Mike Finn outside the Belltable, where he presents a work-in-progress’ reading of Bread Not Profits on December 14 Picture: Adrian Butler
PIGTOWN playwright Mike Finn is turning his gaze back to a period of Limerick history when the city was “fizzing with energy” for his next project.
The scribe, who is completing a year as theatre artist in residence at the Belltable, is looking to the Limerick Soviet in 1919 as the inspiration for his next work, entitled Bread Not Profits.
The tumultuous events of 1919 when workers took over the city for 10 days, organising food and fuel distribution, printing their own newspaper and, uniquely, issuing their own currency, would appear to make for a natural fit for Finn, who has already examined the period in the award-winning promenade piece Pigtown, and 2014’s On the Wire, which looked at soldiers coming home from the war and he helped to devise.
Bread Not Profits feels like a fitting conclusion to that trilogy.
“We are talking about the same kind of area. I am a sucker for history and tend to go backwards to find inspiration, because I like history and also, to be quite frank about it, I am not very good at plot,” he laughs. “I am good at dialogue and gags and can do character ok, but I can’t really think up my own stories - which is kind of a flaw when you are a writer, a slight Achilles heel perhaps.
“So what I have managed to do is go back into the past and find stories that already exist so I can adapt it - it has a beginning, a middle and an end, I can take it and mould it to my ways. So it is partly out of a flaw in my abilities, but also an interest in history.”
Bread Not Profits is inspired by those events and is being developed as part of Finn’s year long residency at the Belltable. He hopes to premiere it in 2019 - at Cleeve’s Factory, but admits “a lot of things have to happen between now and then, particularly getting the money for it”.
The Arts Council is the target to be the major funder - but you wonder also if there will be an institutional commemoration for such a seminal event in Limerick’s history.
“It was hugely significant, in the city, nationally and even internationally - it had consequences and was really significant worldwide. But a lot people in Limerick are only vaguely aware that something happened. I think it is because it isn’t really taught in schools, the same way as stuff like the 1916 Rising is.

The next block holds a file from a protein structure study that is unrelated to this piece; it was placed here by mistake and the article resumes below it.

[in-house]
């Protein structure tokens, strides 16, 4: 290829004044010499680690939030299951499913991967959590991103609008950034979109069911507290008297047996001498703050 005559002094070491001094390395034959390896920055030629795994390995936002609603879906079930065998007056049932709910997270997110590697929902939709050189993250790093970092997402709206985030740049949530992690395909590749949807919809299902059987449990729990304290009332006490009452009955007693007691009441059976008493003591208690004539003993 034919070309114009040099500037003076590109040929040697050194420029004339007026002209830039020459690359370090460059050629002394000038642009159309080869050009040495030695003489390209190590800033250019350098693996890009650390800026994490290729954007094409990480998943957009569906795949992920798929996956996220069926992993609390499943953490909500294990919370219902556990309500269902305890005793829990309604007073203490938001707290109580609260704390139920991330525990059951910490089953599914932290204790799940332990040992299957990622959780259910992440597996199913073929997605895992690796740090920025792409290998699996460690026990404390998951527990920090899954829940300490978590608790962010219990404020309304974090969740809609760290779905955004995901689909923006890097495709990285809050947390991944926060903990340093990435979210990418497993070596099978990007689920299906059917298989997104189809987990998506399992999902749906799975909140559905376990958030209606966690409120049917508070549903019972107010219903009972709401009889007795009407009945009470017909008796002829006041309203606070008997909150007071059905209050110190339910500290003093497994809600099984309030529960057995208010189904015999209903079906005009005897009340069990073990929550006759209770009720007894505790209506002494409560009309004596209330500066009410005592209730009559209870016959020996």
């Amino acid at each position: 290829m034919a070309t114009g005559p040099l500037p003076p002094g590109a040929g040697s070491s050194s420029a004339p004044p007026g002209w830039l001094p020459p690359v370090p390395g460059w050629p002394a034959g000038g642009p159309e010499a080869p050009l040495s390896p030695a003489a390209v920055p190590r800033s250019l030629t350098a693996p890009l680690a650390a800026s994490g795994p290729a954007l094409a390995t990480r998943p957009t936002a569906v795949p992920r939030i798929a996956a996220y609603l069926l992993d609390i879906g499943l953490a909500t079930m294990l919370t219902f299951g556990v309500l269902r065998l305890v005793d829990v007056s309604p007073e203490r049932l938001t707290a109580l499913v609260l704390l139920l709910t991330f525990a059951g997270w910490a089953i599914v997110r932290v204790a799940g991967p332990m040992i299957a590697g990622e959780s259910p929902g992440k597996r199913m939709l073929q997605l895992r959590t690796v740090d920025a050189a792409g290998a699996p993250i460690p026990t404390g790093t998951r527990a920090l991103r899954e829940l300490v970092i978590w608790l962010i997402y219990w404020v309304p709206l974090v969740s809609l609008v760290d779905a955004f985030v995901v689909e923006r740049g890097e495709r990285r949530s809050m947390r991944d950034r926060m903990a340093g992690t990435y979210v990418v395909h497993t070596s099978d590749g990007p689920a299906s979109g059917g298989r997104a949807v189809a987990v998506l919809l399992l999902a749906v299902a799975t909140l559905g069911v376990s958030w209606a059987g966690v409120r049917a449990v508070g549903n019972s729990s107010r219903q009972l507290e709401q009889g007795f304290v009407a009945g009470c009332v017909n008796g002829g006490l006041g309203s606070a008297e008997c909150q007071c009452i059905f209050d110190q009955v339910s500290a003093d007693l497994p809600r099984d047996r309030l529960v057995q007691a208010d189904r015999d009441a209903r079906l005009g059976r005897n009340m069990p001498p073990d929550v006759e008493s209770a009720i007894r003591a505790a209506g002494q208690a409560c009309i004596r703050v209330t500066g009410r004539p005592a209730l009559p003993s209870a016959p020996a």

“I have been aware of it for the longest time. Even before I started this year, I had probably read everything that had been written about it, and we did a short scene about it in Pigtown in 1999, so it is something I have always wanted to return to.”
The challenge, he says, was trying to find the drama, personal stories - and stories that reflected more than just an apparently male dominated event.
“On the surface at least, it seems a very male story, but the thing is that, of course, the female population was affected by it and obviously women had a lot to do with this, and trying to find their stories was the thing. And I think we have managed that.
“I am trying to dig a little deeper to find those personal stories. I started to look at individual domestic scenes, social scenes, scenes at work, where a small group of people are thrown together, perhaps with opposing views on the issues of the day. And that way you get to explore the issues, get out the story through exposition, which hopefully is not too clunky and doesn't sound like a lecture.”
Terry O’Donovan is on board as director, while David Blake is composing some original music - an exciting team. In the meantime, Finn will present a work in progress reading of the play in the Belltable on December 14. He says the play is in “good shape” as 2019’s premiere beckons.
“I think it is going to be really good,” he adds.
You wouldn’t doubt him.
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